The Last Day
January 22, 2012 § Leave a comment
This is my last day teaching in the slum. I woke up at 4am in Bandung and leave for Jakarta at 5.30 am. I reached the slum at 8am. It is a sunny day, the lights are coming down through narrow spots from in between the house roofs. In the front area, some doors are still closed, few are outside, sitting, cooking, sweeping, or just getting out from the public shower. The wet market however, is already crowded. While walking and halted every few seconds, I realized that within 50cm radius, there are many activities happening. On my left, the vegetable seller is negotiating with potential buyer in front of me, so I had to wait, because, on my right, there’s an old man with his bicycle, who is stopped because of the narrow space where there’s a musician with a guitar, who is singing for three ladies, who are drinking jamu*, from the seller at the right side. Underwears are sold next to vegetables and dirts are swept next to a frying pan. Is it weird that I find this place so fascinating?
I can feel my sweat flowing from my forehead down my cheek.
I walk to the back to the centre. The door is still locked. The old lady who lives at the side was sweeping the floor, I asked if I could sit on their bench while waiting. She welcomes me.
“Kak Arian!”, Naya greets me cheerfully, with Zahra they both sit with me on the bench. Their legs are hanging and swaying. Zahra looks pretty and fresh, apparently she showered this morning, unlike the usual, where she always shows up with tangled hair and swollen sleepy eyes. Naya bragged about the perfect score she got for her group work at school. I asked her why hasn’t Ali been coming. She told me because his mom is “gone”. What do you mean gone? I asked her. “Gone, never return”, she answers me. This information is later confirmed by the tutor. Ironically these things commonly happen here for various reason. Somebody said that this slum is a “children depot”, I can understand why it’s called that, since wherever you go, you will see children in every corner. People have sexual intercourse without contraception, sometimes for the sole pleasure. Sometimes that’s how people are called “husband and wife”, because they already make a family, without marriage or a legal paper. Sometimes one of the spouse just simply go away. Sometimes it’s the teenagers that start the family. For Ali’s case, it was money that cause the problem and the separation. “Gone, never return”. I was appalled by how familiar that concept is to these children. “And why hasn’t he been coming? Is he supposed to help his father work or taking care of younger sister or something?” I asked Naya again. “I think he misses his mom”, she told me. Ali comes today, he’s acting playful but rude towards his friends. He made Naya cried. Kak Eja thinks that he’s been acting out since mom left. I shudder thinking how hard it is for a child like him to be able to understand and express his feelings.
The kids are happy with the materials I made. “Cakep ye kak?”, they commented. They immediately play with it, but… uh-oh….!! When you attach the tags to the pictures, and when you try to detach it again, the velcro is off!! So I am not only giving them materials, but also I’m giving kak Eja an obligation to fix all the tags to re-glue it with better glue. I used ‘Fox’ glue instead of UHU because it was cheaper. Kak Eja told the kids that they may look at them and find the answers but don’t use the tags for now.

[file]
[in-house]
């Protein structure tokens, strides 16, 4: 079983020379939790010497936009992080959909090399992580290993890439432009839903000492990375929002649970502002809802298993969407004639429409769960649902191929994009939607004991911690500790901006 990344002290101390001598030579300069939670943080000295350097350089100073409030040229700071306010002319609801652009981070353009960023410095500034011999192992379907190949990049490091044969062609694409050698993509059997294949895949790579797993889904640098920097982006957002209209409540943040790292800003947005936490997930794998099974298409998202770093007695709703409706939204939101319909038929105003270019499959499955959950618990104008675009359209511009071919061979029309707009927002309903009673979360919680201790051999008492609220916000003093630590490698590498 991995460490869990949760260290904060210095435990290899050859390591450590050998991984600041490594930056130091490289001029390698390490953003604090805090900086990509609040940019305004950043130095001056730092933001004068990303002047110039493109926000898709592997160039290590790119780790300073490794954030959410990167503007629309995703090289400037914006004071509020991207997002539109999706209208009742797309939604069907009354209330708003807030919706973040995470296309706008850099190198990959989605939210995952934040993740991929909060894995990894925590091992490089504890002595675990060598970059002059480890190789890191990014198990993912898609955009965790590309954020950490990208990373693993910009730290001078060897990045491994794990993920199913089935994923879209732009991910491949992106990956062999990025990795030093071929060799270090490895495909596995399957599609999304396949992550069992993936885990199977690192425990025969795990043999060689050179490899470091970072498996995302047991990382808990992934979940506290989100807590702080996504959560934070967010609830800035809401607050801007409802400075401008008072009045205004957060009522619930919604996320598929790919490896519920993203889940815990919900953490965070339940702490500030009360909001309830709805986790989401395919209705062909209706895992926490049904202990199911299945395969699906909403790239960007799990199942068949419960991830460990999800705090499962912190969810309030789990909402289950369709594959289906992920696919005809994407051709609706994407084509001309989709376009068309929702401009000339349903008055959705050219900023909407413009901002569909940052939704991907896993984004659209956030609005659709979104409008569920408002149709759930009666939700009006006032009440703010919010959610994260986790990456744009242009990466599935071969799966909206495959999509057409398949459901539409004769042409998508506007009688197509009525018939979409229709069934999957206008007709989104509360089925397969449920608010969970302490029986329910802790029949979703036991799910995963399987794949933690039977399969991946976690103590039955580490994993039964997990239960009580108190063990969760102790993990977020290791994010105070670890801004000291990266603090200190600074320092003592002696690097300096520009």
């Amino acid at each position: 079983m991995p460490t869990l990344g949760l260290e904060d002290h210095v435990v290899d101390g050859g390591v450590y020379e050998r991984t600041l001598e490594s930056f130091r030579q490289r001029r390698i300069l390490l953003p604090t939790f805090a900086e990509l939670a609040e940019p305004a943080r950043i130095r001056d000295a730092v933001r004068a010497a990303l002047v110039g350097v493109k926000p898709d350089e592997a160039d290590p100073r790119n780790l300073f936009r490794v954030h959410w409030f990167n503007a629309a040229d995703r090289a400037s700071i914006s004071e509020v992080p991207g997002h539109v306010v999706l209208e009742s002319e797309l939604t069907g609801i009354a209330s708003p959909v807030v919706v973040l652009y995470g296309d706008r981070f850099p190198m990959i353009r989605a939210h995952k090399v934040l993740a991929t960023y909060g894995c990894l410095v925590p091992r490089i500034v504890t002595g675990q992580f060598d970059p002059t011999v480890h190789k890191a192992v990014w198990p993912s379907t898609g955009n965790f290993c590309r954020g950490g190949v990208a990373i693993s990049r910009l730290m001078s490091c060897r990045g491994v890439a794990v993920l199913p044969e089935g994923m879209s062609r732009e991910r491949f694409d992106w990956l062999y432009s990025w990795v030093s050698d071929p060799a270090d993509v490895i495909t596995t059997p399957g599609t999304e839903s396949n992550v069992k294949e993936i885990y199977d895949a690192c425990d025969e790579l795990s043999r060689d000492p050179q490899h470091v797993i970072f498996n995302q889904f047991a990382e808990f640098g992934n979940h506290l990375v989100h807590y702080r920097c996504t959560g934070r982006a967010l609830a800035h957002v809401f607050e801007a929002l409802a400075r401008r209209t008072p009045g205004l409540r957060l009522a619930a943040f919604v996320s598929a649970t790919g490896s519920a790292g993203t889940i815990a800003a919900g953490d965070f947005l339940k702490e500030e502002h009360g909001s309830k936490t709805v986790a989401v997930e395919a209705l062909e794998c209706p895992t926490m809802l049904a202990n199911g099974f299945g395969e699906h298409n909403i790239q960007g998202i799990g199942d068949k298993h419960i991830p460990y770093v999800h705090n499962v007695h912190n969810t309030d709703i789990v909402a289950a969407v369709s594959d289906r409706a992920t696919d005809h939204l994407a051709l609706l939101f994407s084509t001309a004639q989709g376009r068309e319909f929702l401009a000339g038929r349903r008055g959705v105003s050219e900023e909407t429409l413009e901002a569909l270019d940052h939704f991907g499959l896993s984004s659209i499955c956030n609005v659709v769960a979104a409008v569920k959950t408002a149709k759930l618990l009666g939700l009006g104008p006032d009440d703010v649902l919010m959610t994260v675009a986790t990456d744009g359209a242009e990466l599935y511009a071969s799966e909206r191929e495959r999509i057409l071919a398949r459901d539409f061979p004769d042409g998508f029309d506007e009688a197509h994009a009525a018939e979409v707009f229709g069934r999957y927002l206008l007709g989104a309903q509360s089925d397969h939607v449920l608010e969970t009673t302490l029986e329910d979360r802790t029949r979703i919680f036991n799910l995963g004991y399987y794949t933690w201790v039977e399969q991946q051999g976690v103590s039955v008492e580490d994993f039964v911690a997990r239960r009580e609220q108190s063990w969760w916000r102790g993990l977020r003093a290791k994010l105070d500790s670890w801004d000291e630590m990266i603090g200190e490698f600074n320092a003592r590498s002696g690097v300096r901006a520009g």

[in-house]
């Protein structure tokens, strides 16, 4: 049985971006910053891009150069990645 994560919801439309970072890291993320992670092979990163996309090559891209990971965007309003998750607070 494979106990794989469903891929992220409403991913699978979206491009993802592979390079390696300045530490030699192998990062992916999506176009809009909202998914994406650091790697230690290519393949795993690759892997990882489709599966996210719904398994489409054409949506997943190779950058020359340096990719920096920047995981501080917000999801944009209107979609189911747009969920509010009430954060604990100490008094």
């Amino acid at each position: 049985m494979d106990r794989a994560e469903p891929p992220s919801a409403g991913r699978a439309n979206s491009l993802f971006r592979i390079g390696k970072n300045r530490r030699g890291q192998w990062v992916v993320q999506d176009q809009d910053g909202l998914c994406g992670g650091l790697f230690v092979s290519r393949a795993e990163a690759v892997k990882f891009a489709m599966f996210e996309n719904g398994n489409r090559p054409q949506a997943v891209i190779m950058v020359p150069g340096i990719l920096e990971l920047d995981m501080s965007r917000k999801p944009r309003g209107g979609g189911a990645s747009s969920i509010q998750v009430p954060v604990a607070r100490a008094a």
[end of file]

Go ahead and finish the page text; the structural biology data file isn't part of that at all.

And so they did…
Naya likes the transportation board while Ali likes the occupation board, he takes it again and again and again.
For this picture, which supposedly to be “journalist”, Kak Eja thinks the children in La’i will say this is a busker x) As this is how some buskers in Indonesia are, they carry their own speaker and microphone, they usually sing dangdut.
Our final lesson
Niar and Amel, discussing the rainforest. They say, the monkey is Ipeh’s brother. And Ipeh’s perfectily happy with it.
Syarif asks me, “When will you come back?”
“A year from now”
Kak Eja asks, “Do you understand? So how long is one year?”
He shrugs, “Until we become old”, he said. Kak Eja laughs and said, “One year is 12 months. This is January 2012, Kak Arian will be back in January 2013”. But Syarif still looks confused.
I told him, “Okay, how bout this. You’re in second grade. I’ll be back when you’re in third”.
“So you mean once I got my report card and then you’ll be there right after?”
We laugh again and told him, “Well, not exactly. In January. During..hmm..second semester of third grade” I told him, as our Indonesian education system starts in July.
“Check the calendar”, kak Eja told him. Syarif and Kiki walk towards our 2012 calendar and they point and “discussed” it. Kak Eja found another comparison and asks him, “Okay how about this, when will you be circumcised?”
He told kak Eja, “When I’m in 5th grade”.
“Well Kak Arian will surely be back by then. Nevermind” Kak Eja said.
Then, as if Kiki has found a brilliant idea, he told Syarif, “Oh, I know! Why don’t you get circumcised tomorrow so Kak Arian will be back tomorrow?”
I feel so humbled that the kids have accepted me, even Kiki, who was quite resistant and cold at first. How much I have learned from the children, from this little room where there is never enough space.
bye bye place..